The storm interrupted the U.S. presidential campaign with eight days to go before the election, as President Barack Obama and Republican challenger Mitt Romney canceled events. Both men acted cautiously to avoid coming across as overtly political while millions of people are imperiled by the storm.
As runways, roads, bridges and tunnels were progressively shut down by the storm on Monday, it became difficult if not impossible to get from Washington to New York City along what is normally one of the most heavily traveled corridors in the United States.
Several feet of water flooded streets in Rehoboth Beach, Delaware. Police knocked on doors, reminding people there was a mandatory evacuation. While the police took names, they allowed residents to stay at their own risk.
Besides rain, the storms could cause up to 3 feet of snowfall in the Appalachian Mountains from West Virginia to Kentucky. Some people in that part of the country did not have to go to work because of the storm and used the time to vote.
At the Berkeley County Courthouse in Martinsburg, West Virginia, early voting for the Nov. 6 elections was going ahead despite the bad weather, with hundreds of people casting ballots.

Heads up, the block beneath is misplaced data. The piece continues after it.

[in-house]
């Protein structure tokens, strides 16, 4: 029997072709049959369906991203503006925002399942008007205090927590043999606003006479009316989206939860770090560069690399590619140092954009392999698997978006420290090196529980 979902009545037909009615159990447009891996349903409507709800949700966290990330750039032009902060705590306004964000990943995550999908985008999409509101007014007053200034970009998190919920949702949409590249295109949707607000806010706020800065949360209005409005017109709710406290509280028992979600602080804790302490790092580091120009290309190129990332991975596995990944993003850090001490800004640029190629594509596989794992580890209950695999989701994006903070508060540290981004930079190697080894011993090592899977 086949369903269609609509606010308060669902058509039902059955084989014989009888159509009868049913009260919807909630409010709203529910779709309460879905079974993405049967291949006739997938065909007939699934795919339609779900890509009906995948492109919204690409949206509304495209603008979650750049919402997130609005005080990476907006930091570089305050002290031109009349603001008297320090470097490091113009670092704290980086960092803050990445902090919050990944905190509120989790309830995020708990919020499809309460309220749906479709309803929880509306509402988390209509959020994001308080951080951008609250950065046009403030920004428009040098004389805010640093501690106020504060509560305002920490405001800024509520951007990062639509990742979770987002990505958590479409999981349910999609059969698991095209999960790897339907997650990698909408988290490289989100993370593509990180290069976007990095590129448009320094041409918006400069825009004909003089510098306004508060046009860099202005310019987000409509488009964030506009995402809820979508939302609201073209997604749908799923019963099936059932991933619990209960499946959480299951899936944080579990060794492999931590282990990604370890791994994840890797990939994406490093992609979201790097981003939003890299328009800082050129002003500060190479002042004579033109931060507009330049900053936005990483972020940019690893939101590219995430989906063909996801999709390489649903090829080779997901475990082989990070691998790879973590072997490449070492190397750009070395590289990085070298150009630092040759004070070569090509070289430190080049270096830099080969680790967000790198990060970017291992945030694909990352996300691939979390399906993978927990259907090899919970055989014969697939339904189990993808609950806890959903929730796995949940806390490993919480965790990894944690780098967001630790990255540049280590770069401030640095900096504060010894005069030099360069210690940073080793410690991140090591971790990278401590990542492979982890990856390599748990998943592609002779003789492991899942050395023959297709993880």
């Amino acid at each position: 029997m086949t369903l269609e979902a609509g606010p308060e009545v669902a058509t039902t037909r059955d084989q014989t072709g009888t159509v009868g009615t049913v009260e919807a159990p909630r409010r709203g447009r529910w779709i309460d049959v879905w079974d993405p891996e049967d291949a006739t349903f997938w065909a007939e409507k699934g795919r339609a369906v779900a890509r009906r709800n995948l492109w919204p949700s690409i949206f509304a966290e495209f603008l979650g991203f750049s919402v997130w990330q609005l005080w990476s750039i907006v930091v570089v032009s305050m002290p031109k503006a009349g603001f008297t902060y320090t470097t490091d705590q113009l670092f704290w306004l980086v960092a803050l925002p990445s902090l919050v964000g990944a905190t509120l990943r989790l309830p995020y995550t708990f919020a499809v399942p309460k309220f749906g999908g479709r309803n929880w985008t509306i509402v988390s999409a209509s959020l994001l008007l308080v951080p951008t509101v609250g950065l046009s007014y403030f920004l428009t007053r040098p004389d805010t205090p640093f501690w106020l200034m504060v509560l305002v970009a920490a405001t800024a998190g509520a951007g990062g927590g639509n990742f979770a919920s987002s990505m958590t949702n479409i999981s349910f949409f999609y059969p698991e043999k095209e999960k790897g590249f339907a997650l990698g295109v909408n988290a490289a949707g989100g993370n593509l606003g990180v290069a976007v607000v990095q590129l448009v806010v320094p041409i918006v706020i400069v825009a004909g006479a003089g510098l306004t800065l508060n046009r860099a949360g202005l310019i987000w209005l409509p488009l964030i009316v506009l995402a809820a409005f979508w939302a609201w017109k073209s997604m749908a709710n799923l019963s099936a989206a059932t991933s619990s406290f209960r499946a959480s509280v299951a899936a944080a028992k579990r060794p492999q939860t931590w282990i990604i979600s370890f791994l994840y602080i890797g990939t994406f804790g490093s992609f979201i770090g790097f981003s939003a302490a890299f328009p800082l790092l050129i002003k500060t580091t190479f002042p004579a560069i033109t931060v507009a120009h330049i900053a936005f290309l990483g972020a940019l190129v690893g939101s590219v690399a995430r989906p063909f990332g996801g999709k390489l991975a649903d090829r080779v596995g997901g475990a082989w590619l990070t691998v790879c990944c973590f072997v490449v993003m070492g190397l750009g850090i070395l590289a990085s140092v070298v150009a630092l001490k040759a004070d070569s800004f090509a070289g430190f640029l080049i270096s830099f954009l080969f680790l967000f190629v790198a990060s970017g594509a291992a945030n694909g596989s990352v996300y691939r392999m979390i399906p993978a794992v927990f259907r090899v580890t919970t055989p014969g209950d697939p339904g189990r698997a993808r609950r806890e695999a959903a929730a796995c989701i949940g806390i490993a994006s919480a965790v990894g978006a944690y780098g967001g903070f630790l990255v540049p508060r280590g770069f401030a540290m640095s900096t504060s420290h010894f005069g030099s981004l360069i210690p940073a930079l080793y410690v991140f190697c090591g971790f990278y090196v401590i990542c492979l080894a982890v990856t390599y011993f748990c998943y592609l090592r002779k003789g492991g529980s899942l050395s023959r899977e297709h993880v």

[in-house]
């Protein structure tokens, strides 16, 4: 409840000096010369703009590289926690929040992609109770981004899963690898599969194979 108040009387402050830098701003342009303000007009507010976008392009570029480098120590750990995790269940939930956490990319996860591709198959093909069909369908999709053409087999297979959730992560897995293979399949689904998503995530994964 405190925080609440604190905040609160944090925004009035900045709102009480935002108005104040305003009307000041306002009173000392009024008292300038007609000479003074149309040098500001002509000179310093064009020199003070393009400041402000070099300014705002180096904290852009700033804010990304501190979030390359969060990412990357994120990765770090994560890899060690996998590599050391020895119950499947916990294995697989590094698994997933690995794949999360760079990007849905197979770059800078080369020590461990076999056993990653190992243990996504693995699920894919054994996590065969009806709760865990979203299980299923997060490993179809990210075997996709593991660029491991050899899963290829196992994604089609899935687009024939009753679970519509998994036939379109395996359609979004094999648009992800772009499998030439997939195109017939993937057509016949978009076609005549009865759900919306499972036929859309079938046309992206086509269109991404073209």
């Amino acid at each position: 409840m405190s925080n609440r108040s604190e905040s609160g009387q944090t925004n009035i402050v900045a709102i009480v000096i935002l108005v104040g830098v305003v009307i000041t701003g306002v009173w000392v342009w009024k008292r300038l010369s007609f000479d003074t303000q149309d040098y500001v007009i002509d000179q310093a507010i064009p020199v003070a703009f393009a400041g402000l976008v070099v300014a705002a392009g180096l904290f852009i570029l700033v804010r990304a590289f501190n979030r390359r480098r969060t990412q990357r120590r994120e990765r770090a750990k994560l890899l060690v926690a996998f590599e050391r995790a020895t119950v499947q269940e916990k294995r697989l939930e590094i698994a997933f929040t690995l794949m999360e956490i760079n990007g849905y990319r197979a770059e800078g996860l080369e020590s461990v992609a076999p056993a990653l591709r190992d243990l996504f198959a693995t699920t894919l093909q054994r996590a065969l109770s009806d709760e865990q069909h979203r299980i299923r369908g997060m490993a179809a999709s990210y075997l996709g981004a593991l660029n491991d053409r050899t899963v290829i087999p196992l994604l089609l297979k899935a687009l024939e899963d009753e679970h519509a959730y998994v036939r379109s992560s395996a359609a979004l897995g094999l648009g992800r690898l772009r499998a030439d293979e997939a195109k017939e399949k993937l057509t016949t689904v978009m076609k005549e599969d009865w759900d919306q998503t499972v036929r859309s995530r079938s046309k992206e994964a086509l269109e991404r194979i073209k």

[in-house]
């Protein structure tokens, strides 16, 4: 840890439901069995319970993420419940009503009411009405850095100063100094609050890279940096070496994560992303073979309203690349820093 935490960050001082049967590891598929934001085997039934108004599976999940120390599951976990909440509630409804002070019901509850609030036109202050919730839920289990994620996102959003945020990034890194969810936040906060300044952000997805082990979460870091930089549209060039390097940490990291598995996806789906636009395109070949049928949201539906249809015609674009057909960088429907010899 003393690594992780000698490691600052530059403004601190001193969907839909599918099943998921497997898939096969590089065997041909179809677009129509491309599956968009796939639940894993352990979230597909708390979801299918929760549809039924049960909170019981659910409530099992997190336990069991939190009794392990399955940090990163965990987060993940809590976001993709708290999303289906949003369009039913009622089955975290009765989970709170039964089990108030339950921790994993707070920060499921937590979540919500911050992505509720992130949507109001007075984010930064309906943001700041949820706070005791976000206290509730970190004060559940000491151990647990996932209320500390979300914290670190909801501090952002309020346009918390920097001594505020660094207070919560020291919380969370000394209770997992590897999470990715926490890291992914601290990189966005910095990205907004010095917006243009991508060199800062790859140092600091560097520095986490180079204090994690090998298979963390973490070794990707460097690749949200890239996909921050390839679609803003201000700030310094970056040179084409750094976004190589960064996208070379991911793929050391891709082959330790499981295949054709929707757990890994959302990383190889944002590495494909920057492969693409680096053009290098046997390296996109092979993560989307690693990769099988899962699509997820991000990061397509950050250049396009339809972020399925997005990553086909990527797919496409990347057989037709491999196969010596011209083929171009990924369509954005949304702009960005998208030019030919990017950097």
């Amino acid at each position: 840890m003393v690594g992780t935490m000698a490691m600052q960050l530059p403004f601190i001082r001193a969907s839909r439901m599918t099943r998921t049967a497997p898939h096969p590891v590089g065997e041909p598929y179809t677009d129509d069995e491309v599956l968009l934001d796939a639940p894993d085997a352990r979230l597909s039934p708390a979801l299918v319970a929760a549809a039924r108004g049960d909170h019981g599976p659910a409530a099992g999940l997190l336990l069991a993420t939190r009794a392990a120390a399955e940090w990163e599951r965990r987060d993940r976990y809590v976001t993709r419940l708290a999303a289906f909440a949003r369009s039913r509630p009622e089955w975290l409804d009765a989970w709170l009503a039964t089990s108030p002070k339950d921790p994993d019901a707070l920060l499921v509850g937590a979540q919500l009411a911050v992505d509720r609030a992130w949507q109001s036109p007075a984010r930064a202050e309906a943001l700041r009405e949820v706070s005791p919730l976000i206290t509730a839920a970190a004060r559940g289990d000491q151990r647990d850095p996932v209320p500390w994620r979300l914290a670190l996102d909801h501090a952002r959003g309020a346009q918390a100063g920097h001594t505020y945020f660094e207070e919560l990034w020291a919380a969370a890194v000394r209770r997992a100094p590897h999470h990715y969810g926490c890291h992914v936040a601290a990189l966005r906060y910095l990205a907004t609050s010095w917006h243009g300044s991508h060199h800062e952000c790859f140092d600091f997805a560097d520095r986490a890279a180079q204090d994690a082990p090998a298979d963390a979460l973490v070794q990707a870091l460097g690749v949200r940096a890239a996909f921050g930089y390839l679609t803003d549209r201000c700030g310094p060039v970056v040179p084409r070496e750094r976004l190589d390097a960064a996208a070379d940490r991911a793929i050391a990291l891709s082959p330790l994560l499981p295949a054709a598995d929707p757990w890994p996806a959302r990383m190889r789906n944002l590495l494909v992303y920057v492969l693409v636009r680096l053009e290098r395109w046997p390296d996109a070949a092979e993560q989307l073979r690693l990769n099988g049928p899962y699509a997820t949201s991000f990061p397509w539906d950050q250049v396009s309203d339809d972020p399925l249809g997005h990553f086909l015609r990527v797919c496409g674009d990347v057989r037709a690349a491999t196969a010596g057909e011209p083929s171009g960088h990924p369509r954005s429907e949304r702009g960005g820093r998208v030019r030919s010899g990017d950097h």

“More (people) came out today than what I anticipated but a lot of people are off work,” Bonnie Woodfall, chief deputy for voter registration, said after fielding a flurry of calls about whether the polls should stay open. “It’s neat.”
On the small New York island neighborhood of City Island, which juts into Long Island Sound east of the Bronx, many residents were ignoring a mandatory evacuation order. The narrow island, known for its seafood joints and maritime-themed antique shops, is home to an isolated, working-class community of New Yorkers who say they’re used to big storms and flooding.
Joe Connelly, 52, a trucker from the Bronx, was leaving the City Island Marina after checking on his two motor boats. He said he watched the water from the first storm-driven high tide swamp a nearby dock.
“We were concerned that the whole dock was going to float away and out to sea,” he said. “It had about four feet to go before that happened.”
Additional reporting by Greg Roumeliotis, Edith Honan, Janet McGurty, Scott DiSavino and Martinne Geller in New York, Barbara Goldberg in New Jersey, Mary Ellen Clark and Lynnley Browning in Connecticut, Daniel Lovering in Boston, Ian Simpson in West Virginia, Susan Heavey in Washington, Jane Sutton in Miami.